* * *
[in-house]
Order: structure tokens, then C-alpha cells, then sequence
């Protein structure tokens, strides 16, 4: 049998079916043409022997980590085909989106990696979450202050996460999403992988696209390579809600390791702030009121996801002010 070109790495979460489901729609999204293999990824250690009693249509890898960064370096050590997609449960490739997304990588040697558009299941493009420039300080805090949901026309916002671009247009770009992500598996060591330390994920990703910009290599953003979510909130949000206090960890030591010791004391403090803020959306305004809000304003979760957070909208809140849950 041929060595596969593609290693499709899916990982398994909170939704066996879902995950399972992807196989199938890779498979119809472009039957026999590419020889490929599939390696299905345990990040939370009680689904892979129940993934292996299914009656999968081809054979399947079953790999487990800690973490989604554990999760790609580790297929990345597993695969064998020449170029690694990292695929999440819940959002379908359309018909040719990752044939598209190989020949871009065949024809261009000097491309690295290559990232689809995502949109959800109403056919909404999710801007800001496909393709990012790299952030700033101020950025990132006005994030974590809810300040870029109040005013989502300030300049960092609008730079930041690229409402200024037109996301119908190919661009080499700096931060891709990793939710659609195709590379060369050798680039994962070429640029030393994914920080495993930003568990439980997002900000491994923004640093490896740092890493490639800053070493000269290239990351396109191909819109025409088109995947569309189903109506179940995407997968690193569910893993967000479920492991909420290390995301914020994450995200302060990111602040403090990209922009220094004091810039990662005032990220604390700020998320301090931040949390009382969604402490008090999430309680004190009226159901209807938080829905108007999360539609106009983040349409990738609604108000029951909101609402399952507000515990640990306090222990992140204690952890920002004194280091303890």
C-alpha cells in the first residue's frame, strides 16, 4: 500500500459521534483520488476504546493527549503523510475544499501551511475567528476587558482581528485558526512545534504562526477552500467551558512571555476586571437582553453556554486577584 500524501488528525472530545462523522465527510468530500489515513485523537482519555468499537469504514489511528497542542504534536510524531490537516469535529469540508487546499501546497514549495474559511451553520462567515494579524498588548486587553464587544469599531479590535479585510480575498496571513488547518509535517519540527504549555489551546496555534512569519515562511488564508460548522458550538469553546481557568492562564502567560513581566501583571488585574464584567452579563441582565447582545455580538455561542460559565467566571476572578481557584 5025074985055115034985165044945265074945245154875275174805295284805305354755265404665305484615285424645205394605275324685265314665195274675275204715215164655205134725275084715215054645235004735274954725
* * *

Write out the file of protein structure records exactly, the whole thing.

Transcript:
[in-house]
Order: structure tokens, then C-alpha cells, then sequence
């Protein structure tokens, strides 16, 4: 049998079916043409022997980590085909989106990696979450202050996460999403992988696209390579809600390791702030009121996801002010 070109790495979460489901729609999204293999990824250690009693249509890898960064370096050590997609449960490739997304990588040697558009299941493009420039300080805090949901026309916002671009247009770009992500598996060591330390994920990703910009290599953003979510909130949000206090960890030591010791004391403090803020959306305004809000304003979760957070909208809140849950 041929060595596969593609290693499709899916990982398994909170939704066996879902995950399972992807196989199938890779498979119809472009039957026999590419020889490929599939390696299905345990990040939370009680689904892979129940993934292996299914009656999968081809054979399947079953790999487990800690973490989604554990999760790609580790297929990345597993695969064998020449170029690694990292695929999440819940959002379908359309018909040719990752044939598209190989020949871009065949024809261009000097491309690295290559990232689809995502949109959800109403056919909404999710801007800001496909393709990012790299952030700033101020950025990132006005994030974590809810300040870029109040005013989502300030300049960092609008730079930041690229409402200024037109996301119908190919661009080499700096931060891709990793939710659609195709590379060369050798680039994962070429640029030393994914920080495993930003568990439980997002900000491994923004640093490896740092890493490639800053070493000269290239990351396109191909819109025409088109995947569309189903109506179940995407997968690193569910893993967000479920492991909420290390995301914020994450995200302060990111602040403090990209922009220094004091810039990662005032990220604390700020998320301090931040949390009382969604402490008090999430309680004190009226159901209807938080829905108007999360539609106009983040349409990738609604108000029951909101609402399952507000515990640990306090222990992140204690952890920002004194280091303890």
C-alpha cells in the first residue's frame, strides 16, 4: 500500500459521534483520488476504546493527549503523510475544499501551511475567528476587558482581528485558526512545534504562526477552500467551558512571555476586571437582553453556554486577584 500524501488528525472530545462523522465527510468530500489515513485523537482519555468499537469504514489511528497542542504534536510524531490537516469535529469540508487546499501546497514549495474559511451553520462567515494579524498588548486587553464587544469599531479590535479585510480575498496571513488547518509535517519540527504549555489551546496555534512569519515562511488564508460548522458550538469553546481557568492562564502567560513581566501583571488585574464584567452579563441582565447582545455580538455561542460559565467566571476572578481557584 5025074985055115034985165044945265074945245154875275174805295284805305354755265404665305484615285424645205394605275324685265314665195274675275204715215164655205134725275084715215054645235004735274954725